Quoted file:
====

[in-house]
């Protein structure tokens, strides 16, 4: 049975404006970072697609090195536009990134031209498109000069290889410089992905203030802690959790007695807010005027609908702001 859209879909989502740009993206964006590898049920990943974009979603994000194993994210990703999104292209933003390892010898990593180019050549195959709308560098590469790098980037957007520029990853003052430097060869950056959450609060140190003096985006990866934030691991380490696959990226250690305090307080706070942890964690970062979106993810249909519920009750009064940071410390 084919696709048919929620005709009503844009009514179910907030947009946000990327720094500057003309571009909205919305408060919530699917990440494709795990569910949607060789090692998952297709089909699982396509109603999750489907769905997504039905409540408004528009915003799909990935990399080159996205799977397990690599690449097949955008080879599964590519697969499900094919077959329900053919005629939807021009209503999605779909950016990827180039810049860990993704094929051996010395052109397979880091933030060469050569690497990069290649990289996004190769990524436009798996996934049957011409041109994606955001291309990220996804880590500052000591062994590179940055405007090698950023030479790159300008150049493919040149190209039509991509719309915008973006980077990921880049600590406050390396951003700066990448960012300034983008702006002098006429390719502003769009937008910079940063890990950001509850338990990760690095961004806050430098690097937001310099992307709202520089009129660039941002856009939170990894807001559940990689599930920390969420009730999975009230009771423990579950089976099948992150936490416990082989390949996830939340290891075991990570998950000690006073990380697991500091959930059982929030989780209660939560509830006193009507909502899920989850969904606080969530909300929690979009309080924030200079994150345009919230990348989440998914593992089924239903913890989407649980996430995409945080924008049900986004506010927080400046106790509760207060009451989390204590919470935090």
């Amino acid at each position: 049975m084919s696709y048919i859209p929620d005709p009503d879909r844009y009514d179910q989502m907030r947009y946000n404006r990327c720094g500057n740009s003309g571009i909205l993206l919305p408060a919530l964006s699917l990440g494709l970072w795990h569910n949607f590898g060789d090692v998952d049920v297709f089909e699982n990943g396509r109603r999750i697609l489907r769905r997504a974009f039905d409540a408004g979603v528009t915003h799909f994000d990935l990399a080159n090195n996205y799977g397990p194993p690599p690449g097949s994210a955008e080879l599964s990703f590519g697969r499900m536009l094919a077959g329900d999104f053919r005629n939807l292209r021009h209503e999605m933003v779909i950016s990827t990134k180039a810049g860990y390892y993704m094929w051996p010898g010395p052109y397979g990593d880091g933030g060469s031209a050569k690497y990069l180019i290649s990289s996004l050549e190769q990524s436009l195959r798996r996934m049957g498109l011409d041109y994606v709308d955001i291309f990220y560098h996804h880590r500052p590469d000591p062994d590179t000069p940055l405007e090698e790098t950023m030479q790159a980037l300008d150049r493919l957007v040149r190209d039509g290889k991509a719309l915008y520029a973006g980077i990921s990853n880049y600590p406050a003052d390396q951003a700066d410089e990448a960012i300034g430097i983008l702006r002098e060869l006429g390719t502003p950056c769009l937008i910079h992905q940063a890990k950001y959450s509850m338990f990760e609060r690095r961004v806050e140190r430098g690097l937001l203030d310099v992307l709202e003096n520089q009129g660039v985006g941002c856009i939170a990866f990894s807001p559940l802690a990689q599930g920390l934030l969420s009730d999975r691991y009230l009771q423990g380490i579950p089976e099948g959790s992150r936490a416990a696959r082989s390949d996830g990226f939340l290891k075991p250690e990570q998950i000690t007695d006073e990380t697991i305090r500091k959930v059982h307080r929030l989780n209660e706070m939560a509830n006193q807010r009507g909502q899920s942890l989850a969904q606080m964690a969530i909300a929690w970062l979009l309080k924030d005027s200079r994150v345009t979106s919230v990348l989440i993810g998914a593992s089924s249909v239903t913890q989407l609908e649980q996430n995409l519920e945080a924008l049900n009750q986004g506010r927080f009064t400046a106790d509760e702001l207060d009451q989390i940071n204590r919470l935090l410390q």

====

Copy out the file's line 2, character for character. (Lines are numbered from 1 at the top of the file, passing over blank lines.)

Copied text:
């Protein structure tokens, strides 16, 4: 049975404006970072697609090195536009990134031209498109000069290889410089992905203030802690959790007695807010005027609908702001 859209879909989502740009993206964006590898049920990943974009979603994000194993994210990703999104292209933003390892010898990593180019050549195959709308560098590469790098980037957007520029990853003052430097060869950056959450609060140190003096985006990866934030691991380490696959990226250690305090307080706070942890964690970062979106993810249909519920009750009064940071410390 084919696709048919929620005709009503844009009514179910907030947009946000990327720094500057003309571009909205919305408060919530699917990440494709795990569910949607060789090692998952297709089909699982396509109603999750489907769905997504039905409540408004528009915003799909990935990399080159996205799977397990690599690449097949955008080879599964590519697969499900094919077959329900053919005629939807021009209503999605779909950016990827180039810049860990993704094929051996010395052109397979880091933030060469050569690497990069290649990289996004190769990524436009798996996934049957011409041109994606955001291309990220996804880590500052000591062994590179940055405007090698950023030479790159300008150049493919040149190209039509991509719309915008973006980077990921880049600590406050390396951003700066990448960012300034983008702006002098006429390719502003769009937008910079940063890990950001509850338990990760690095961004806050430098690097937001310099992307709202520089009129660039941002856009939170990894807001559940990689599930920390969420009730999975009230009771423990579950089976099948992150936490416990082989390949996830939340290891075991990570998950000690006073990380697991500091959930059982929030989780209660939560509830006193009507909502899920989850969904606080969530909300929690979009309080924030200079994150345009919230990348989440998914593992089924239903913890989407649980996430995409945080924008049900986004506010927080400046106790509760207060009451989390204590919470935090």